The morning started out with a buffet at the hotel from their restaurant, which immediately overlooks the Old City. There is certainly something to be said for enjoying a cup of coffee while overlooking those walls containing the hopes of two thousand years worth of prayers.
Shabbat in Jerusalem embodies both what is right and what is challenging about life in Israel. On the one hand, the streets are almost completely devoid of cars. And when wandering, one can hear the melodies of Shabbat emanating from buildings several stories up. And yet, the majority observing all are of the increasingly Orthodox variety.
However there are pockets of Reform and Conservative Jews to be bound davening and cherishing our holy day. With this in mind, I led a small group by a very circuitous route to Har El synagogue. It was circuitous because I am still somewhat turned around. However when we got there, we encountered a very Reform Israeli worship experience. Not only was the service in Hebrew, but it was being led by an Israeli born Reform rabbi, and by my former roommate and now Cantor Evan Cohen. We also witnessed a bat mitzvah. The bat mitzvah did a marvelous job. However I do wonder if it is a bit easier to teach b’nai mitzvah in Israel given that they already know Hebrew. Her drash was also all in Hebrew, and like all b’nai mitzvah students, too fast. But all in all, it was a wonderful morning.
Sadly we couldn’t stay as we had a walking tour of Jerusalem to get ready for. So following a quick outfit change, we met Mike, and we were on our way. After an explanation into the history of the Old City, we headed down through Jaffa gate . We visited the Cardo, billed as the world’s oldest shopping arcade.
We made our way through the Jewish quarter, where many of the buildings only date back to the 1970s (due to the destruction of many of the buildings during the Jordanian occupation).
We visited the Kotel, the Western Wall, and dropped off notes from friends, family, and members of Har Sinai Congregation. I did and I still do struggle with the Western Wall. First off, it is only a retaining wall built up by Herod the Great to create a platform for his improved version of the Temple. Secondly the wall represents a Judaism whose time has come and gone with the end of the sacrificial cult. It is also a site strongly controlled by the ultra-Orthodox. On this day, because it was Shabbat, there were no pictures that were supposed to be taken near the wall. There were even several gorgeous young haredi ladies politely but sternly asking tourists to put their cameras away. On the plus side, there is no schnorring on Shabbat, which is otherwise a constant ‘tradition’ to do at the wall.
Yet at the same time, the sight is, as Mike says, “historically significant and meaningful,” and for many, religiously significant. Yet for me, I struggle, because when it comes down to it, I still find it to be like talking to a wall. However, everyone in our group took the opportunity to spend some time at the kotel, and I genuinely hope and pray they each had a meaningful experience.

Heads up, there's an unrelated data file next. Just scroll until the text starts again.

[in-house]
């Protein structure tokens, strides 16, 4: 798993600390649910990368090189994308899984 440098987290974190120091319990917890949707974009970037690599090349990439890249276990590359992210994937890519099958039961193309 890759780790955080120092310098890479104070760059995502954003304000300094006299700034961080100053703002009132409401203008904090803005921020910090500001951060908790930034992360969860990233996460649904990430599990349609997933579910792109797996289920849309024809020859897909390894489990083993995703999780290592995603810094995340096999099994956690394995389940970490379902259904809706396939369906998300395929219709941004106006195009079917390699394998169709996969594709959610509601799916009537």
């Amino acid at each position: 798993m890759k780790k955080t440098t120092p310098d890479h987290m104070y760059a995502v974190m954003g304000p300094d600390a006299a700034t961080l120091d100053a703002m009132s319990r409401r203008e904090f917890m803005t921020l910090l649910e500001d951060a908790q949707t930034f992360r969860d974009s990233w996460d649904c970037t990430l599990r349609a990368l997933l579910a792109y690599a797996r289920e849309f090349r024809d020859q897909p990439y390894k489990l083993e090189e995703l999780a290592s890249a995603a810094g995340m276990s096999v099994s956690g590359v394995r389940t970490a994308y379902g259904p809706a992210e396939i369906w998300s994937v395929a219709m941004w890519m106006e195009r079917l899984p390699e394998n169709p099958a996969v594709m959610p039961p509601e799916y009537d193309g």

We then left the Kotel and headed over to the Christian Quarter. We had every intention of going to the Church of the Holy Sepulcher, yet there was a mass of people all attempting to enter it that would have put Machaneh Yehuda to shame. Most of us did not try, but I think a few brave few may have made it in. Following this, we navigated our way through the Arab Shuk and enjoyed all the sights of a multitude of chotchkees ready for purchase at just the right price. Or a good bagel...
The day was hot, and the sun was strong, but it felt good to be navigating the winding streets of Jerusalem. Having lots of water also helped. But there was plenty available for purchase if you had the right number of shekels.
I admit I have been in the Old City on many occasions. Sometimes I went to take in the sights, and sometimes I went to shop for something in particular. Yet each time I visit the Old City, I am impressed by how most of the inhabitants: Arab, Christian, Jew, and Armenian seem to get along. There are times where one can feel the tension, but it does give one at least a modicum of hope that if we can peacefully coexist in such a confined space, that maybe … just maybe … we can peacefully co-exist in a larger space. However there was a t-shirt with people all over it laughing hysterically with the tag line being “peace process.” So … maybe not.
As I write this, I am enjoying the cool air and dimming light while sitting next to the infinity pool of the hotel overlooking David’s citadel near the entrance of Jaffa Gate. And in this calm, I do feel that anything is possible. Well except maybe the likelihood of me ever learning how to do the breaststroke. But thankfully the summer Olympics are a long way off … wait they’re when? Never mind.